FINANCIAL FRAUDS IN BELGIUM JUMPED BY 60% IN FIRST HALF OF 2021
On 4 October, Finance Magnates reported that 40% of total complaints were with fraudulent online trading platforms, while 20% and 10%t were related to other investment fraud and credit card fraud, respectively.
PETROFAC FINED £77 MILLION FOR STRING OF MIDDLE EASTERN BRIBERY CHARGES
On 4 October, City AM reported that Petrofac has been fined £77 million for 7 separate charges of failing to prevent bribery in the Middle East, to which the London-listed oil services provider plead guilty last month. Relating to activities between 2012 and 2015, the fine is comprised of a £22.8 million confiscation, another £47.2 million fine and the SFO costs of £7 million.
UNDERSTANDING ATTORNEY-CLIENT PRIVILEGE IN THE US
On 1 October, an article from Ward & Smith PA says that attorney-client privilege has been recognised as a foundational legal principle for centuries. However, it emphasises that not all information that a client shares with his attorney is confidential; information does not become privileged merely because a client gives it to his attorney. To be clear, it says, the privilege applies only to confidential communications, meaning communications that the client did not intend to be disclosed to third parties unless the disclosure furthers the attorney’s provision of legal services.
US: FCC PROPOSAL TARGETS SIM-SWAPPING, PORT-OUT FRAUD
On 1 October, a post on the Krebs on Security blog advised that the Federal Communications Commission (FCC) is asking for feedback on new proposed rules to crack down on SIM swapping and number port-out fraud, increasingly prevalent scams in which identity thieves hijack a target’s mobile phone number and use that to wrest control over the victim’s online identity. The FCC said it plans to move quickly on requiring the mobile companies to adopt more secure methods of authenticating customers before redirecting their phone number to a new device or carrier.
SHIPPING FUEL CHEATS SENTENCED TO JAIL TIME IN SINGAPORE
On 1 October, Insurance Marine News reported that 9 people have been sent to jail in Singapore for cheating buyers out of $337,000 worth of shipping fuel. The group had been found guilty of using industrial strength magnets to tamper with Mass Flow Meters (MFM) on board bunker tankers owned by a unit of marine fuel services provider Southernpec (Singapore) Pte Ltd.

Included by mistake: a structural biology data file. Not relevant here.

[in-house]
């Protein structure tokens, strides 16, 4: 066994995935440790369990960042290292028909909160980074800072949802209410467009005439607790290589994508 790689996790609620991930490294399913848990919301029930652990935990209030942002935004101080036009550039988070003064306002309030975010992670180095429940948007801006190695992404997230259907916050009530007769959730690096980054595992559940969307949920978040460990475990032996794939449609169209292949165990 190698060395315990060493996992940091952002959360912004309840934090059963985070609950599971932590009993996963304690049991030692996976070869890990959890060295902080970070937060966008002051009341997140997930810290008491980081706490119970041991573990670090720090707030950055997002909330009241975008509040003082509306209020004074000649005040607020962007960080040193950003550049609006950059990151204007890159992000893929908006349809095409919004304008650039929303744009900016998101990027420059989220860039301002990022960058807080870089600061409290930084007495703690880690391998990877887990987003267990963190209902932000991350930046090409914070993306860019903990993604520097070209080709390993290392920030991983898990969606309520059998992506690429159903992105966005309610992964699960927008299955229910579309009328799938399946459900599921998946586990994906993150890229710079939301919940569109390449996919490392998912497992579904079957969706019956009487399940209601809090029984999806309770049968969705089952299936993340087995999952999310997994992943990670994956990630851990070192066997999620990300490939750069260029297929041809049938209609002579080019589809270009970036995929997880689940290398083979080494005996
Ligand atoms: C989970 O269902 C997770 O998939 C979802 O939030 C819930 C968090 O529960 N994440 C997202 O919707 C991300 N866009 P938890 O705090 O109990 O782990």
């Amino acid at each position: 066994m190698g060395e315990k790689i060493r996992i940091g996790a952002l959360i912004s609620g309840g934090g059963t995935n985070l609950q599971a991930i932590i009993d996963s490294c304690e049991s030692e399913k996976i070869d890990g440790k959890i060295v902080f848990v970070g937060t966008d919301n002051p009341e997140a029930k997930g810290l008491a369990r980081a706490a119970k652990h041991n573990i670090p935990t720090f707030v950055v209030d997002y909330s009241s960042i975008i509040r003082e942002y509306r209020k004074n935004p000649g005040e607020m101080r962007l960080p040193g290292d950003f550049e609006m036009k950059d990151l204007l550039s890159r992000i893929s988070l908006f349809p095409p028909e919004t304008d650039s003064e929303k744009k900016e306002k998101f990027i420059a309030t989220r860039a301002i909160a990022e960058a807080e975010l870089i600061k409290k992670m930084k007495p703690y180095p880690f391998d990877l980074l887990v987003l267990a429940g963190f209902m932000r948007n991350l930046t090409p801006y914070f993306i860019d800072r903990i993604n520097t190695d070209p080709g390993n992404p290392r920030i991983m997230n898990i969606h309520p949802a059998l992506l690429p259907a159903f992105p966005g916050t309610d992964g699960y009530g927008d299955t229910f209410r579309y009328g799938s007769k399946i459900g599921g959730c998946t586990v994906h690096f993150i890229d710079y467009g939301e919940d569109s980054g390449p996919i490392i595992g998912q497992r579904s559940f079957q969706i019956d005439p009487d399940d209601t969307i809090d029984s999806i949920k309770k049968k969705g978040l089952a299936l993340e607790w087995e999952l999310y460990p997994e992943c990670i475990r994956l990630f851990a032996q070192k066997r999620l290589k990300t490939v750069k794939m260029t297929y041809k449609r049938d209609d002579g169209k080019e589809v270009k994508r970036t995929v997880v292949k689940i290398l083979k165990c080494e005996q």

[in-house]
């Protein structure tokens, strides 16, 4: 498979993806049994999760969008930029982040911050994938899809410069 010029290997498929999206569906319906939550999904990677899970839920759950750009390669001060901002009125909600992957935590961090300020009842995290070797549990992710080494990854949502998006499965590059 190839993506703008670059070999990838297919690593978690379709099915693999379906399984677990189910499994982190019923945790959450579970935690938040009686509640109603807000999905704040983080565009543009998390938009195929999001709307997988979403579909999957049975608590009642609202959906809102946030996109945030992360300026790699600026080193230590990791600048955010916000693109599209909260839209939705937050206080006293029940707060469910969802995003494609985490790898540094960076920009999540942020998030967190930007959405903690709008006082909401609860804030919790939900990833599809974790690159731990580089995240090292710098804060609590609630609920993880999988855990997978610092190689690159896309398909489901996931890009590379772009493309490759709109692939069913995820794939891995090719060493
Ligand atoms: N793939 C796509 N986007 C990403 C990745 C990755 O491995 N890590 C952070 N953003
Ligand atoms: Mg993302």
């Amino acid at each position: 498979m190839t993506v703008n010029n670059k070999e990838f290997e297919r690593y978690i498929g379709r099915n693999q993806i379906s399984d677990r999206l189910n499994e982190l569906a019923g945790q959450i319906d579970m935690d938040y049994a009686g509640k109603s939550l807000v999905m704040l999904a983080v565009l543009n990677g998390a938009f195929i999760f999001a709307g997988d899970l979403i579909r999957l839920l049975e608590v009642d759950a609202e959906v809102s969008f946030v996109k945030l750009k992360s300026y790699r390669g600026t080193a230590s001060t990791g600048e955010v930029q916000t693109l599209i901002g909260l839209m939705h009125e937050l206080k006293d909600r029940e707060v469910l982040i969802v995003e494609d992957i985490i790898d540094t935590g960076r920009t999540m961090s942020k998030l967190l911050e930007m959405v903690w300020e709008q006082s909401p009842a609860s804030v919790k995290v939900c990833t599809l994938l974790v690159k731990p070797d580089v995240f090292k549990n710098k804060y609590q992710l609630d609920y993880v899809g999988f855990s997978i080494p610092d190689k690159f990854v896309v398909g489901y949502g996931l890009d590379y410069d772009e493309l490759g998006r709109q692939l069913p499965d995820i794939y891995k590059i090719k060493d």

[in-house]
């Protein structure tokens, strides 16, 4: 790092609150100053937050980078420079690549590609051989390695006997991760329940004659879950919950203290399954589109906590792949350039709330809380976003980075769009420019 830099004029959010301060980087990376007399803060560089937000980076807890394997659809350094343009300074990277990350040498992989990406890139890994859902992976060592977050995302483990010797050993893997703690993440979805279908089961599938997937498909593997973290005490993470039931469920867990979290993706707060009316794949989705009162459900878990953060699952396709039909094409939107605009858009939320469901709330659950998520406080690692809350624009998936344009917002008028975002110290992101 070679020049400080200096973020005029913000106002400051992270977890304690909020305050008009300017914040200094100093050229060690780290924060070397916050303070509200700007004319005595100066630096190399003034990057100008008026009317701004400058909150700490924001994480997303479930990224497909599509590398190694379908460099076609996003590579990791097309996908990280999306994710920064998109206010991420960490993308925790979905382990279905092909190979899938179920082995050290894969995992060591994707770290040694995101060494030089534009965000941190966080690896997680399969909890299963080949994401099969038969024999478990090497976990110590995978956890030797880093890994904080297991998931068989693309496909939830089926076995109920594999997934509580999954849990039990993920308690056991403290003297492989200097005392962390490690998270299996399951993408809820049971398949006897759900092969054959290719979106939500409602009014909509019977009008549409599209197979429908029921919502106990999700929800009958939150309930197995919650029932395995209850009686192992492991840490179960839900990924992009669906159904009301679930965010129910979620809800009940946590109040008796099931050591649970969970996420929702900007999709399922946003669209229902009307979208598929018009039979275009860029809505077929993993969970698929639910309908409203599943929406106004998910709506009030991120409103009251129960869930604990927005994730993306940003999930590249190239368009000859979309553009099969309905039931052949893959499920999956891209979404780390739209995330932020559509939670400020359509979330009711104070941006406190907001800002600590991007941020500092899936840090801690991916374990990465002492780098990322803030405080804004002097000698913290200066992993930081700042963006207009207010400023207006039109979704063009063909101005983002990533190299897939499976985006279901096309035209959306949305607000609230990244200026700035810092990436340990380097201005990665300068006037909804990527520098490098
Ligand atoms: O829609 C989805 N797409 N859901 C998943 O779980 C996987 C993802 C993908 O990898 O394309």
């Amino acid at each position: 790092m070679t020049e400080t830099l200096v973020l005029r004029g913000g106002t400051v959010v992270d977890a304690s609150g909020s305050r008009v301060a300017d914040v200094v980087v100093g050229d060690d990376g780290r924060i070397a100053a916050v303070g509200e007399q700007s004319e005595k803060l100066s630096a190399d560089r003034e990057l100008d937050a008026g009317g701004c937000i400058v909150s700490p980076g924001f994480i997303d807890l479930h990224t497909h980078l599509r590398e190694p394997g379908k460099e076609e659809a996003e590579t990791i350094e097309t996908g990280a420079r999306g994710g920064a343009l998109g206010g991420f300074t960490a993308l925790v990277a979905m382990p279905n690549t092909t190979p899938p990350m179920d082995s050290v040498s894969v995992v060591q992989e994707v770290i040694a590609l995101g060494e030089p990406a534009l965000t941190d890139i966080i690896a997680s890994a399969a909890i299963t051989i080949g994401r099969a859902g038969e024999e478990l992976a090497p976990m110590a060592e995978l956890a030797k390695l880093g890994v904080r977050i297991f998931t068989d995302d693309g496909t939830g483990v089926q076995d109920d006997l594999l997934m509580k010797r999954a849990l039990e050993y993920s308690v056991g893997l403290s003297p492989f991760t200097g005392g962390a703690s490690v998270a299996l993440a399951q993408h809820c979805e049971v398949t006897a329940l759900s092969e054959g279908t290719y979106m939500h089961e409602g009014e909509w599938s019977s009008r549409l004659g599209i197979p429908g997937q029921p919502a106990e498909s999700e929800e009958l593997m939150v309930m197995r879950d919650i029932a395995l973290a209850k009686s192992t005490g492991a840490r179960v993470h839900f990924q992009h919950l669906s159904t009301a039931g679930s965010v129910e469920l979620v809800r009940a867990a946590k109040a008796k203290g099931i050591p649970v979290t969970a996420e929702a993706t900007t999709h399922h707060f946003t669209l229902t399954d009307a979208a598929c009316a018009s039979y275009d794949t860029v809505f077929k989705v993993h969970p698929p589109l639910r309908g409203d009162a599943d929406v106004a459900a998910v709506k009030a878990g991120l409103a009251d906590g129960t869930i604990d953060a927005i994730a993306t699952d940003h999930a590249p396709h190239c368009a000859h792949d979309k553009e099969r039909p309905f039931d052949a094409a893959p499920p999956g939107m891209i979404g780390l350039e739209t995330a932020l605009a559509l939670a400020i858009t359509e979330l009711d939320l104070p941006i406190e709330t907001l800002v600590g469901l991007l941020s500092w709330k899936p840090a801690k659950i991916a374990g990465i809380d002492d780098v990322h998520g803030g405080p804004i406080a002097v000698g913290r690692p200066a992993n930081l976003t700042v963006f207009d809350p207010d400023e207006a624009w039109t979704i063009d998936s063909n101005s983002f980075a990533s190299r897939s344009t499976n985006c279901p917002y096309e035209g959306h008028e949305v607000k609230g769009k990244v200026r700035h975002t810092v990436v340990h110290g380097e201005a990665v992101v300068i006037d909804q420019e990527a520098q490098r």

NORWEGIAN STATE PENSION FUND EXCLUDES 4 MAJOR TRADITIONAL CHINESE MEDICINE FIRMS L FOR POSING AN “UNACCEPTABLE RISK” OF CONTRIBUTING TO SEVERE ENVIRONMENTAL DAMAGE
On 1 October, the Environmental Investigation Agency reported that Norges Bank has excluded four major traditional Chinese medicine firms from the Norwegian Government Pension Fund Global for posing an “unacceptable risk” of contributing to severe environmental damage. These companies manufacture medicines that include threatened species in their ingredients, including leopard bone, pangolin scales, saiga antelope horns and musk deer pods.
CUSTOMS OFFICIALS IN PHILADELPHIA SEIZE $6.5 MILLION IN FAKE MONEY FROM RUSSIA
On 1 October, Yahoo News reported that the money was labelled as “Play Money for Monopoly”. It is claimed that about $220 million in counterfeit bills are in circulation and often used to fund criminal activity.
ALEX SAAB – ALLEGED MONEYMAN FOR VENEZUELA NEARS EXTRADITION TO US
On 17 September, Forbes carried an article about Saab, awaiting extradition from Cape Verde, is said to have risen to become a key cog in Venezuela’s national money machine, an ally of Venezuelan President Nicolas Maduro and someone who had, over the last decade, worked as a key fixer on the country’s housing and food programs, juggling contacts, companies and bank accounts around the world.
GUINEA: THE CAUSES AND CONSEQUENCES OF WEST AFRICA’S LATEST COUP